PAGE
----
PEOPLE IN THE NEWSALLISON MACFARLANE TO HEAD THE NUCLEARREGULATORY COMMISSIONAllison M. Macfarlane, designated by PresidentObama as chair of the Nuclear RegulatoryCommission, was sworn in on July 9 as the15 th person to lead this agency charged withregulating the civilian use of nuclear materials.She will serve a term ending June 30,2013. “The agency faces multiple challenges.I look forward to working collegially with myfellow commissioners and the excellent, dedicatedstaff at the NRC to address these issues,”said Macfarlane, an expert in nuclearwaste issues.Allison Macfarlane holds a doctorate in geology from the MassachusettsInstitute of Technology. Most recently she was an associate professorof environmental science and policy at George Mason University inFairfax, Virginia. She has held fellowships at Radcliffe College, MIT, andStanford and Harvard universities. From 1998 to 2000 she was a SocialScience Research Fellow–MacArthur Foundation Fellow in InternationalPeace and Security. She has served on National Academy of Sciencespanels on nuclear energy and nuclear weapons issues.From 2010 to 2012 she served on the Blue Ribbon Commission onAmerica’s Nuclear Future, created by the Obama Administration tomake recommendations about a national strategy for dealing with thenation’s high-level nuclear waste. Her research has focused on environmentalpolicy and international security issues associated withnuclear energy, especially the back-end of the nuclear fuel cycle. In 2006MIT Press published a book she coedited with Rod Ewing, UncertaintyUnderground: Yucca Mountain and the Nation’s High-Level Nuclear Waste,which explored technical issues at the proposed waste-disposal facilityat Yucca Mountain, Nevada.Allison Macfarlane is the third woman to serve as chair of the commission,the 33 rd member to serve on the panel, and the only individualwith a background in geology to serve on the commission.GORDON BROWN HONORED BY AGIThe Medal in Memory of Ian Campbell forSuperlative Service to the Geosciences is theAmerican Geosciences Institute’s highestaward, given in recognition of singular performancein and contributions to the professionof geology. The 2012 Campbell medalistis Gordon E. Brown Jr., Dorrell William KirbyProfessor of Earth Sciences at the Departmentof Geological and Environmental Sciences ofStanford University. Dr. Brown’s stellar career as a professor andresearcher in mineralogy and geochemistry is well known and amplyjustifies the award.Dr. Brown received his BS in chemistry and geology from MillsapsCollege (1965) and his MS (1968) and PhD (1970) in mineralogy andcrystallography from Virginia Polytechnic Institute & State University.He has served as president of the Mineralogical Society of America(1995–1996) and is a fellow of the Geological Society of America (1997),the Geochemical Society (1999), and the American Association for theAdvancement of Science (2000). He has also received the MineralogicalAssociation of Canada’s Hawley Medal (2007) and the MineralogicalSociety of America’s Roebling Medal (2007).He has made major contributions to a broad range of fundamentaland applied problems, at the interface between Earth science, environmentalscience, physics, and chemistry. His public service is reflectedby the positions he has held and the more than 30 committees inwhich he has participated at various levels, including occupying keypositions advising and providing research management for NSF- andDOE-supported centers. He is also known for the many students he hasadvised and the extensive effort he has made to get students involvedin mineralogy. His research has been concerned with major societalissues, such as the remediation of polluted or contaminated sites, thesequestration of heavy metal/metalloid and organic pollutants/contaminantsin ecosystems, the impact of certain minerals or the elementsthey contain (or release) on human health, and the disposal of waste(industrial, nuclear, etc.). He also helped popularize large user facilitiesand has contributed to increasing the visibility of the geosciences.HONORARY DOCTORATES FOR DONALD DINGWELLThe University of Alberta awarded a DSc toDonald Bruce Dingwell on 6 June in Edmontonfor his contributions to experimental geosciences,volcanology, and excellence in science.He delivered a convocation address—at theuniversity where he obtained his PhD in1984—entitled “Preparing for theUnexpected.”University College London also awarded aDSc to Dingwell on 5 September for his majorachievements in experimental Earth sciences. Dean Catlow cited hisimportant role in the scientific landscape of Europe and the world.Renowned for establishing the experimental investigation of melts andmagma as a vital component of Earth sciences, Don Dingwell holds theChair of Mineralogy and Petrology at the Ludwig Maximilian Universityof Munich. He is serving as the secretary general of the EuropeanResearch Council, a major position in the international granting system.ELEMENTS 326OCTOBER 2012


Anton R. Chakhmouradian earned his master’s (1993)and doctoral (1997) degrees in geology and mineralogyat St. Petersburg State University, Russia. Following postdoctoralstudies at Lakehead University, he accepted anacademic position at the University of Manitoba,Canada, where he has been teaching since 2001. Hisresearch is focused on the petrology, mineralogy, andgeochemistry of carbonatites, alkaline rocks, and associatedrare-metal deposits. He is an associate editor of American Mineralogist andMineralogy & Petrology, and a recipient of the Young Scientist Award of theMineralogical Association of Canada (2005) and the W. W. Hutchison Medalof the Geological Association of Canada (2011).Gareth P. Hatch is a Founding Principal of TechnologyMetals Research and president of Innovation MetalsCorp. His work and analysis cover the entire rare earthsupply chain, from mineral exploration through to enduseapplications. A two-time graduate of the Universityof Birmingham, UK, he has a BEng with Honours inmaterials science and technology, and a PhD in metallurgyand materials, focused on rare earth magnetalloys. He is based in the suburbs of Chicago, Illinois. For several years Garethwas director of technology at Dexter Magnetic Technologies. He holds fiveUS patents on a variety of magnetic devices.Jindrich Kynicky completed his graduate degree inmineralogy, petrology, and geochemistry at MasarykUniversity (Brno, Czech Republic) in 2003. For his doctoraldegree (2006), he chose to work on carbonatitesand associated rare earth deposits of central East Asia.In 2007, he was appointed associate professor of geologyat Mendel University in Brno. During the past decade,he has organized and led many geological expeditionsto Mongolia, China, and Siberia. In addition to his primary area of expertisein the evolution of carbonatites, alkaline rocks, and associated critical-metaldeposits, he has contributed to environmental and soil science research.Anthony N. Mariano and Anthony MarianoJr. are mineral exploration geologists. They workas a team and specialize in the geology and mineralogyof rare elements on a world level. Theyhave worked extensively in the field and in thelaboratory for more than 50 years and in morethan 50 countries. Their emphasis is on the economicevaluation and ranking of REE deposits and mineral processing evaluationin close collaboration with mineral processing specialists. The mineralmarianoite was named after Anthony N. Mariano in recognition of his lifetimeof contributions to mineralogy and mineral exploration.Artashes A. Migdisov is a research scientist at McGillUniversity, Canada, where he runs the laboratory inexperimental hydrothermal geochemistry. He receivedhis PhD in geology and mineralogy in 1995 fromMoscow State University, Russia, and then held a postdoctoralfellowship at McGill University. His researchinterests are in the fields of ore-forming processes andfluid–mineral interaction, which he studies throughlaboratory experiments designed to produce thermodynamic data for modelingequilibria in aqueous fluids and gas mixtures. His current research activitiesare in the fields of the behavior of the REEs in hydrothermal systems andthe vapor transport of metals.Iain M. Samson is currently professor and head of theDepartment of Earth and Environmental Sciences atthe University of Windsor and past president of theMineralogical Association of Canada. He obtained BScand PhD degrees from the University of Strathclyde in1979 and 1983, respectively, and then spent three yearsas a postdoc at McGill University. His research interestsare focused on the geochemistry of hydrothermal systems and the genesis ofmineral deposits, and he has published on Irish-type Pb–Zn deposits; intrusion-relatedW–Sn–Mo, Cu, PGE–Cu, and rare-element deposits; diageneticsystems; and fluid inclusions.Martin P. Smith is a principal lecturer in geology atthe University of Brighton, UK, where he has workedsince 2001. He gained his PhD from the University ofLeeds in 1995 and carried out postdoctoral researchthere and at the Natural History Museum, London. Hisresearch interests include hydrothermal geochemistry,the origin of ore deposits, and hydrogeology. Alongsidehis work on the hydrothermal behavior of the REEs, hehas worked on the genesis of IOCG mineralization and the impacts of unsaturatedzone flow on groundwater chemistry.Frances Wall is an associate professor of applied mineralogyand head of Camborne School of Mines, ExeterUniversity, and scientific associate at the NaturalHistory Museum, London. After a geochemistry degreeat Queen Mary College London, she joined theMineralogy Department at the Natural HistoryMuseum, London, earning a PhD from LondonUniversity. She has a long-standing interest in carbonatitesand ore deposits, editing books on rare earth minerals and carbonatitesin 1996 and 2004. Frances moved to Camborne School of Mines in 2007 andnow also works on responsible-mining topics. She is an officer of theInternational Mineralogical Association and a member of the MineralogicalSociety of Great Britain and Ireland.Anthony E. (Willy) Williams-Jones is a professor ineconomic geology and geochemistry at McGillUniversity, Canada. He received his early education inSouth Africa, completing BSc and MSc degrees at theUniversity of Natal, and then emigrated to Canadawhere he earned a PhD at Queen’s University andworked for several years as an exploration geologist. Hisresearch, which combines field-based and experimentalapproaches, focuses on the behavior of metals in crustal fluids and the genesisof hydrothermal ore deposits. He is an associate editor of several journals anda fellow of the Royal Society of Canada.Cheng Xu obtained his doctoral degree in 2004 fromthe Chinese Academy of Sciences. Between 2003 and2010, he worked at the Institute of Geochemistry(Chinese Academy of Sciences). In 2010, he wasappointed professor at the School of Earth and SpaceSciences, Peking University. His primary areas ofinterest are igneous geochemistry, the petrogenesis ofcarbonatite–alkalic rock complexes, and the implicationsof magma evolution for metallogeny. His current research focuses oncarbonatitic magmatism in East and Central Asia and associated rare-metal(REE, Nb, Mo) deposits.Anatoly N. Zaitsev is a professor of mineralogy at St.Petersburg State University, Russia, and scientific associateat the Natural History Museum, London, UK. Hereceived a diploma in geology, geochemistry, and mineralogyfrom Leningrad State University, and candidateof sciences (PhD) and doctor of sciences (habilitation)degrees from St. Petersburg State University. His pastresearch focused on the mineralogy, geochemistry, andpetrology of carbonatites and alkaline rocks from the Kola Peninsula, Russia.Recently, he has worked on volcanic rocks from the Gregory rift and CraterHighlands in Tanzania, including active carbonatite volcanism at OldoinyoLengai. He has been awarded the prestigious Alexander von Humboldt,Marie Curie, and Fulbright fellowships and the A. P. Karpinsky Medal.ELEMENTS 330OCTOBER 2012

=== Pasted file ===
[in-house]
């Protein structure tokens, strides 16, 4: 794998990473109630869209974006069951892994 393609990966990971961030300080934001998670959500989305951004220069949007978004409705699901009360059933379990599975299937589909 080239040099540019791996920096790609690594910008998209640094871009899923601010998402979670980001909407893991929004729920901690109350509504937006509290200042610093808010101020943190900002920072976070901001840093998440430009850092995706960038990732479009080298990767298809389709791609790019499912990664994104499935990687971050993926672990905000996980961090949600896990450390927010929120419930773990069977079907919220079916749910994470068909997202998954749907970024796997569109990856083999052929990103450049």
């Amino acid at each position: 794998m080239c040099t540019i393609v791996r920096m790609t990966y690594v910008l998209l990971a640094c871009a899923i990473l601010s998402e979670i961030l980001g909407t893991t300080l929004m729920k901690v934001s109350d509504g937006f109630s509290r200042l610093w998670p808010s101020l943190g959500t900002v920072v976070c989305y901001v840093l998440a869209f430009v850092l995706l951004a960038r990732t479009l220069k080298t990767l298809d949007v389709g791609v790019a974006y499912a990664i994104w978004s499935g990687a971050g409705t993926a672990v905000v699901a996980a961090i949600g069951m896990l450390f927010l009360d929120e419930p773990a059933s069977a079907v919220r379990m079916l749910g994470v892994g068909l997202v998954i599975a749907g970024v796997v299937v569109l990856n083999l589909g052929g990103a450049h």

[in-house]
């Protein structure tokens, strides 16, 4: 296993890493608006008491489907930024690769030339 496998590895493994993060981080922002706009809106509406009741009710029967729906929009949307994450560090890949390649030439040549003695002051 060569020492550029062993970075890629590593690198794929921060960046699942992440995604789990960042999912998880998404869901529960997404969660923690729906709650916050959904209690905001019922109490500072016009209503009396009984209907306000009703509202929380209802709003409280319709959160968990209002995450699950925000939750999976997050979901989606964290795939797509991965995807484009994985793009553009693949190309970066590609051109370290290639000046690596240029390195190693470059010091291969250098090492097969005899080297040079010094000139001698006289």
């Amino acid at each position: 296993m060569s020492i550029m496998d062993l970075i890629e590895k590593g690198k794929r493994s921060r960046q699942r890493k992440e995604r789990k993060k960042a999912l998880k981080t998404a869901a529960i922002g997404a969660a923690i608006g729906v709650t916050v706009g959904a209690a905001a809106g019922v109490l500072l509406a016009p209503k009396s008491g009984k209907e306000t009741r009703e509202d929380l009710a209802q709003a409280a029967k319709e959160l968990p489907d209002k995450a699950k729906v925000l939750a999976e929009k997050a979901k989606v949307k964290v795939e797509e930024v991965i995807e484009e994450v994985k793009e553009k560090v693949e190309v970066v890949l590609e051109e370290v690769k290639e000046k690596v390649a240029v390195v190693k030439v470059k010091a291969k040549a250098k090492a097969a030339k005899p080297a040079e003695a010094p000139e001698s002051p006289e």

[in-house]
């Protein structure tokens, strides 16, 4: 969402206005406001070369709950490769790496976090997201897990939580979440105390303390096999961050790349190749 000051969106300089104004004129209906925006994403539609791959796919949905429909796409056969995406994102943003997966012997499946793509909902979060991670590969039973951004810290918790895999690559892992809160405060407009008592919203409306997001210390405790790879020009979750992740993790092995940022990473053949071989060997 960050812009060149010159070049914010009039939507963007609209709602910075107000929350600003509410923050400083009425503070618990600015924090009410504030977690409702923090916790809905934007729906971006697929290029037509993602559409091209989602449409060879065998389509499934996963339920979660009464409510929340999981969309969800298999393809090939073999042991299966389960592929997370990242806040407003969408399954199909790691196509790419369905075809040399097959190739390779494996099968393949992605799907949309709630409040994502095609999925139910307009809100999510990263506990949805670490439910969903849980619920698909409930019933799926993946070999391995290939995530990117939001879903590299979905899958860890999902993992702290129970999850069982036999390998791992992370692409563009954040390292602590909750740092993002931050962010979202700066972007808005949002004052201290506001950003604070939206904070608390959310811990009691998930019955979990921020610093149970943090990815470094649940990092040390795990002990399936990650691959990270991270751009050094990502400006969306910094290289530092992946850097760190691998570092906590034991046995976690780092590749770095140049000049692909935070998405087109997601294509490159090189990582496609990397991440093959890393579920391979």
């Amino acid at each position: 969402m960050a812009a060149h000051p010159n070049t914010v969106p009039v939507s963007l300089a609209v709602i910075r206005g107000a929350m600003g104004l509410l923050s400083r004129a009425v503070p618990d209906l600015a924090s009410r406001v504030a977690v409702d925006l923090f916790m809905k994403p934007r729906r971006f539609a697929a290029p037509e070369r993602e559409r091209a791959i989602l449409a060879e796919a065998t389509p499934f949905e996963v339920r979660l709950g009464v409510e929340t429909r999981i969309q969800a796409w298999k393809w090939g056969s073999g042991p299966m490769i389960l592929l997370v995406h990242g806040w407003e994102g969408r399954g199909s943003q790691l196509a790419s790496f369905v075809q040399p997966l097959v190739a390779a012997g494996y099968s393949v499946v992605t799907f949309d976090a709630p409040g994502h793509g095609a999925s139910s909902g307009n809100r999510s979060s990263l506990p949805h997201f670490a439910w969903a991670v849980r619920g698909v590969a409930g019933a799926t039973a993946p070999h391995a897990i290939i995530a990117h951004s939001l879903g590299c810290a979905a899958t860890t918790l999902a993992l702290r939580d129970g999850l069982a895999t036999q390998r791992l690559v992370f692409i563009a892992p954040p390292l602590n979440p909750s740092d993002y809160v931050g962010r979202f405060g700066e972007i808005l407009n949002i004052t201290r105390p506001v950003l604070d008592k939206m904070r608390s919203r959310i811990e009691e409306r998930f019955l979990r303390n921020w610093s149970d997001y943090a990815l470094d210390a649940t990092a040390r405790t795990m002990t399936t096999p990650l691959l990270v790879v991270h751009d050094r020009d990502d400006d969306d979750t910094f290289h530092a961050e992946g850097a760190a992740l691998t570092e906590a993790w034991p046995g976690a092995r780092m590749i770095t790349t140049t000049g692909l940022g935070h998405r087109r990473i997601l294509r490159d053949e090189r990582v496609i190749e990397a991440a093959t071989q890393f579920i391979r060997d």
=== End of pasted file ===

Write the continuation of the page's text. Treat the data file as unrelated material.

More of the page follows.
PDF-4/Minerals 2012Let’s see what we can dig upon what you’ve dug up.The most comprehensive collection ofmineral data in the world!39,410 minerals and related materials17,471 entries with unique empirical formula19,355 entries with atomic parameters7,767 entries with cross-referencedatomic parametersExperimental digital patterns for selectnoncrystalline and semicrystalline claysA subset of PDF-4+, which includes all of thefeatures incorporated into PDF-4+ forlimitless data mining capabilitiesCOMPREHENSIVE ❖ STANDARDIZED ❖ QUALITY REVIEWVisit us at GSA Booth 730ICDD, the ICDD logo and PDF are registered in the U.S. Patent and Trademark Office.Powder Diffraction File is a trademark of JCPDS—International Centre for Diffraction Data.www.icdd.com | marketing@icdd.com610.325.9814 | toll-free 866.378.9331(U.S. & Canada)

More magazines by this user
Similar magazines